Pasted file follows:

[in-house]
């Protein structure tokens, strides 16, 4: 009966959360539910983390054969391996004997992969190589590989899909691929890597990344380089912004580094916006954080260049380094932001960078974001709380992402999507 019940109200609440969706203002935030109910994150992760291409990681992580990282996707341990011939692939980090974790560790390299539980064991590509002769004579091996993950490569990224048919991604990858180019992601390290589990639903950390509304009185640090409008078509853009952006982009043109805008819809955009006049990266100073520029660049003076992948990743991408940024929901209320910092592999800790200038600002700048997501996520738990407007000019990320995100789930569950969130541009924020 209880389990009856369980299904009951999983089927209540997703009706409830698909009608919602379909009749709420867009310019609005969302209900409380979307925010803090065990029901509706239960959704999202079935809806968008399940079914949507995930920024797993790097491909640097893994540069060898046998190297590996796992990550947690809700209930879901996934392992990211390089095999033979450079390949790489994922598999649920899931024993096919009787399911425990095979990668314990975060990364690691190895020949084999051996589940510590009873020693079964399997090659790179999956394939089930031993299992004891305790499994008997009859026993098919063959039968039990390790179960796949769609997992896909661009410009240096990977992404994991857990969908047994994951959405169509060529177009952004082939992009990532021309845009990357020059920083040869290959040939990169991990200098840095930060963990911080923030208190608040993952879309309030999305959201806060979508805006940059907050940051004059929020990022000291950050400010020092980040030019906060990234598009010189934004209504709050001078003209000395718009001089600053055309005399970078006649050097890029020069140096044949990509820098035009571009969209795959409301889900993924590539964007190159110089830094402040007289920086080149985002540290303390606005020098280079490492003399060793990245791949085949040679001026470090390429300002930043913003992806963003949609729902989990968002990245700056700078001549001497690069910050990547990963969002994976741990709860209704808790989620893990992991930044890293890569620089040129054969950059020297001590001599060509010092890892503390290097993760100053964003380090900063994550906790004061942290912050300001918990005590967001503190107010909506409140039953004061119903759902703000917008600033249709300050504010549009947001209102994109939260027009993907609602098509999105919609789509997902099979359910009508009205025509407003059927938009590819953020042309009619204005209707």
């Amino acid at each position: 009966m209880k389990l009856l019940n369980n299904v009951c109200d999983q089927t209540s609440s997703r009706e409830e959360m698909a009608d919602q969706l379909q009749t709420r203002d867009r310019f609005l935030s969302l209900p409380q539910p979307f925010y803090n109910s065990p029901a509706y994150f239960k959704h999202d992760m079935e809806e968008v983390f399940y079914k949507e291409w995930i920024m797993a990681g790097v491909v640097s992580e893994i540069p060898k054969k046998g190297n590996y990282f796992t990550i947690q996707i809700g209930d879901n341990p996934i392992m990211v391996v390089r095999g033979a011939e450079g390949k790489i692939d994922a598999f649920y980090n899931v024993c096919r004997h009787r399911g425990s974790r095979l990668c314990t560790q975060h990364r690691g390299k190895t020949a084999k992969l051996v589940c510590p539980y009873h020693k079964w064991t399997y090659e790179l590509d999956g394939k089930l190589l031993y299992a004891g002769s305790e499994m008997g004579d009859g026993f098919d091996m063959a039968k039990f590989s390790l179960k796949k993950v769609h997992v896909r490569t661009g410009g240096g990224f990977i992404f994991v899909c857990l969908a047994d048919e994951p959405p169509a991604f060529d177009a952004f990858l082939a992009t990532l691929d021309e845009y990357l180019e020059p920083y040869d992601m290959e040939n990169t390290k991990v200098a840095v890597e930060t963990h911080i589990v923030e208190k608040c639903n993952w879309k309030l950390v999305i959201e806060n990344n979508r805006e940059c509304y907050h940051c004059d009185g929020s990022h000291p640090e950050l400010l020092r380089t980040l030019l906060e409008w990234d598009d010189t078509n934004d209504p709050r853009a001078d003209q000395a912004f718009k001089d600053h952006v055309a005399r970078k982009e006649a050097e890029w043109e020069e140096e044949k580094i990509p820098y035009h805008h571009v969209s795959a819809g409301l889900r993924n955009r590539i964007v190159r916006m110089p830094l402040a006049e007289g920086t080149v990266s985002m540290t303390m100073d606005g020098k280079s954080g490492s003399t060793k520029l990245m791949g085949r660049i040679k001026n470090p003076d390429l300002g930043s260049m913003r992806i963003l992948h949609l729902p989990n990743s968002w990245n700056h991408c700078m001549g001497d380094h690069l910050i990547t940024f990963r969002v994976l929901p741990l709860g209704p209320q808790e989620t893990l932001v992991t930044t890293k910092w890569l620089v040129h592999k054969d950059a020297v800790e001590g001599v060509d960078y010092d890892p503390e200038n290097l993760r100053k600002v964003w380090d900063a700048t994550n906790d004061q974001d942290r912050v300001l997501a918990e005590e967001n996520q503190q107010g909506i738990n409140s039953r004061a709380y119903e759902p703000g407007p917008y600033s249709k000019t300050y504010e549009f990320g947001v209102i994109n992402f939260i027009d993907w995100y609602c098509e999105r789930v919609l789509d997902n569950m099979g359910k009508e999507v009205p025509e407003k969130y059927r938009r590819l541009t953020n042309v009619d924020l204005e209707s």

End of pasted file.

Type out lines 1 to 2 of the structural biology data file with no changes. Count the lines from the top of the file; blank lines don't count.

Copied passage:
[in-house]
């Protein structure tokens, strides 16, 4: 009966959360539910983390054969391996004997992969190589590989899909691929890597990344380089912004580094916006954080260049380094932001960078974001709380992402999507 019940109200609440969706203002935030109910994150992760291409990681992580990282996707341990011939692939980090974790560790390299539980064991590509002769004579091996993950490569990224048919991604990858180019992601390290589990639903950390509304009185640090409008078509853009952006982009043109805008819809955009006049990266100073520029660049003076992948990743991408940024929901209320910092592999800790200038600002700048997501996520738990407007000019990320995100789930569950969130541009924020 209880389990009856369980299904009951999983089927209540997703009706409830698909009608919602379909009749709420867009310019609005969302209900409380979307925010803090065990029901509706239960959704999202079935809806968008399940079914949507995930920024797993790097491909640097893994540069060898046998190297590996796992990550947690809700209930879901996934392992990211390089095999033979450079390949790489994922598999649920899931024993096919009787399911425990095979990668314990975060990364690691190895020949084999051996589940510590009873020693079964399997090659790179999956394939089930031993299992004891305790499994008997009859026993098919063959039968039990390790179960796949769609997992896909661009410009240096990977992404994991857990969908047994994951959405169509060529177009952004082939992009990532021309845009990357020059920083040869290959040939990169991990200098840095930060963990911080923030208190608040993952879309309030999305959201806060979508805006940059907050940051004059929020990022000291950050400010020092980040030019906060990234598009010189934004209504709050001078003209000395718009001089600053055309005399970078006649050097890029020069140096044949990509820098035009571009969209795959409301889900993924590539964007190159110089830094402040007289920086080149985002540290303390606005020098280079490492003399060793990245791949085949040679001026470090390429300002930043913003992806963003949609729902989990968002990245700056700078001549001497690069910050990547990963969002994976741990709860209704808790989620893990992991930044890293890569620089040129054969950059020297001590001599060509010092890892503390290097993760100053964003380090900063994550906790004061942290912050300001918990005590967001503190107010909506409140039953004061119903759902703000917008600033249709300050504010549009947001209102994109939260027009993907609602098509999105919609789509997902099979359910009508009205025509407003059927938009590819953020042309009619204005209707």